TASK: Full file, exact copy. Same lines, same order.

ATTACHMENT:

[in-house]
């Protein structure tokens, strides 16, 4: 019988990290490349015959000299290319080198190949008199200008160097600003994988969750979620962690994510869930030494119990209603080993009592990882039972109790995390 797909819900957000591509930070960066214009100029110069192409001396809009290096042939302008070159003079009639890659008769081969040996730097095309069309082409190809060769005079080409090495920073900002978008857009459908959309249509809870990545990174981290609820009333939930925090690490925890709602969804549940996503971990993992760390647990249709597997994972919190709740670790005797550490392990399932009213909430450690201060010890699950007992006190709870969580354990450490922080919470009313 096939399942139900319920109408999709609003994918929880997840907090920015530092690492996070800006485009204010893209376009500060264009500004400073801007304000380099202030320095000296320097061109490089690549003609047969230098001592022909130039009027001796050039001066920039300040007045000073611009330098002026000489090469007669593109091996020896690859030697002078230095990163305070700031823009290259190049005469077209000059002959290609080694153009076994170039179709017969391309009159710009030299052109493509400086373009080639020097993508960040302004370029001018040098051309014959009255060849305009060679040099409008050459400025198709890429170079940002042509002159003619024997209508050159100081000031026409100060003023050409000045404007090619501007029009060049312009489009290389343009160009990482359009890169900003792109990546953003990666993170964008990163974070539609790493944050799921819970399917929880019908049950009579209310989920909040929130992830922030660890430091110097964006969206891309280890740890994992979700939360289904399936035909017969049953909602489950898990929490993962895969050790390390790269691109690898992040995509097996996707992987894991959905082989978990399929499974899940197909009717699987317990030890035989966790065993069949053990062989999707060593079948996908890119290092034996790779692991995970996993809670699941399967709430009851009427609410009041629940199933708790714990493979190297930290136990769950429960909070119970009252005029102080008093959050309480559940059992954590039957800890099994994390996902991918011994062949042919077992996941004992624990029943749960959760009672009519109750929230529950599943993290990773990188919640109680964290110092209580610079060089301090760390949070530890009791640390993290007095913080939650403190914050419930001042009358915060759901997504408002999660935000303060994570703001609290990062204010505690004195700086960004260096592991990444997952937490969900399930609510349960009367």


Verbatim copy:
[in-house]
């Protein structure tokens, strides 16, 4: 019988990290490349015959000299290319080198190949008199200008160097600003994988969750979620962690994510869930030494119990209603080993009592990882039972109790995390 797909819900957000591509930070960066214009100029110069192409001396809009290096042939302008070159003079009639890659008769081969040996730097095309069309082409190809060769005079080409090495920073900002978008857009459908959309249509809870990545990174981290609820009333939930925090690490925890709602969804549940996503971990993992760390647990249709597997994972919190709740670790005797550490392990399932009213909430450690201060010890699950007992006190709870969580354990450490922080919470009313 096939399942139900319920109408999709609003994918929880997840907090920015530092690492996070800006485009204010893209376009500060264009500004400073801007304000380099202030320095000296320097061109490089690549003609047969230098001592022909130039009027001796050039001066920039300040007045000073611009330098002026000489090469007669593109091996020896690859030697002078230095990163305070700031823009290259190049005469077209000059002959290609080694153009076994170039179709017969391309009159710009030299052109493509400086373009080639020097993508960040302004370029001018040098051309014959009255060849305009060679040099409008050459400025198709890429170079940002042509002159003619024997209508050159100081000031026409100060003023050409000045404007090619501007029009060049312009489009290389343009160009990482359009890169900003792109990546953003990666993170964008990163974070539609790493944050799921819970399917929880019908049950009579209310989920909040929130992830922030660890430091110097964006969206891309280890740890994992979700939360289904399936035909017969049953909602489950898990929490993962895969050790390390790269691109690898992040995509097996996707992987894991959905082989978990399929499974899940197909009717699987317990030890035989966790065993069949053990062989999707060593079948996908890119290092034996790779692991995970996993809670699941399967709430009851009427609410009041629940199933708790714990493979190297930290136990769950429960909070119970009252005029102080008093959050309480559940059992954590039957800890099994994390996902991918011994062949042919077992996941004992624990029943749960959760009672009519109750929230529950599943993290990773990188919640109680964290110092209580610079060089301090760390949070530890009791640390993290007095913080939650403190914050419930001042009358915060759901997504408002999660935000303060994570703001609290990062204010505690004195700086960004260096592991990444997952937490969900399930609510349960009367």